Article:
Democrats in Ohio are hoping the sound defeat of a Republican-backed union law last year will carry over into the November election and give a boost to President Barack Obama.

The president is scheduled to spend part of Labor Day campaigning at a United Auto Workers’ rally in Toledo, a city where organized labor has a big presence.

Obama has been heavily courting the labor vote, and Vice President Joe Biden visited a northeast Ohio union hall Friday near a General Motors assembly plant in Lordstown. Biden touted the Obama administration’s rescue of the auto industry.

Biden has spent the past two Labor Days in Ohio. He attended a union gathering in Cincinnati a year ago and, the year prior, he marched in Toledo’s Labor Day parade.

Labor unions came out in full force last November to reject the state law limiting the bargaining abilities of more than 350,000 teachers, firefighters, police officers and other public workers.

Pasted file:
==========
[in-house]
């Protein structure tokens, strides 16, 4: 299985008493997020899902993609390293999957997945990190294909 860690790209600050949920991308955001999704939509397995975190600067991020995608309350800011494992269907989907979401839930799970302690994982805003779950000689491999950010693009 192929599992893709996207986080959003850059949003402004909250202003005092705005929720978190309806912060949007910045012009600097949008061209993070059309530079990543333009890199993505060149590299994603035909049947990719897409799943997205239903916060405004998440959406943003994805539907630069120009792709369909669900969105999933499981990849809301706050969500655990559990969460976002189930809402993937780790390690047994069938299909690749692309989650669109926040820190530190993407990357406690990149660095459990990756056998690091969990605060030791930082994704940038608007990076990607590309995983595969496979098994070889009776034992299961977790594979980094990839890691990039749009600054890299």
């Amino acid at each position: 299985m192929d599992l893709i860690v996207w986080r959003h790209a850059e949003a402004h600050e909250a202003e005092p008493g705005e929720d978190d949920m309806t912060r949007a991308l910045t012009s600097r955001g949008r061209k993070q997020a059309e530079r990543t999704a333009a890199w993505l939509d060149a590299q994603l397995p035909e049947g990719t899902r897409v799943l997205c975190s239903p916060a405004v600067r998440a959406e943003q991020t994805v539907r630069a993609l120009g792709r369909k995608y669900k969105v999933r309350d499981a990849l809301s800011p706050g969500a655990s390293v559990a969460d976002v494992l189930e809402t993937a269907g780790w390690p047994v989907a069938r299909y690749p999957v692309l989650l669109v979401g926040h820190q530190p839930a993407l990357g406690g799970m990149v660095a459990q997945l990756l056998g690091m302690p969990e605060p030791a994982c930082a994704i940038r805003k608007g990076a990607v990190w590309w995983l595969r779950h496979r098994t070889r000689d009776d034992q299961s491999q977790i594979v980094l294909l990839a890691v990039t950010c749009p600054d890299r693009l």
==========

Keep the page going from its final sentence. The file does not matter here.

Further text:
Democratic Rep. Marcy Kaptur, who represents a district that stretches from Toledo to suburban Cleveland, said she still talks to public employees at union halls and firehouses who remain angry over attempts to clamp down on them.

“It’s not old news there. It left a raw scar across the landscape,” she said. “That issue resonated to the very core of every person in the middle class.”

Republicans have downplayed any potential carry-over effect and note that Ohio voters rejected Obama’s health insurance mandate in a largely symbolic vote. They say other issues will play a bigger role in the election.

Getting union voters in Ohio to turn out in November will be crucial for Democrats. About 650,000 workers in the state — or 13 percent — are union members. The national average is just under 12 percent.

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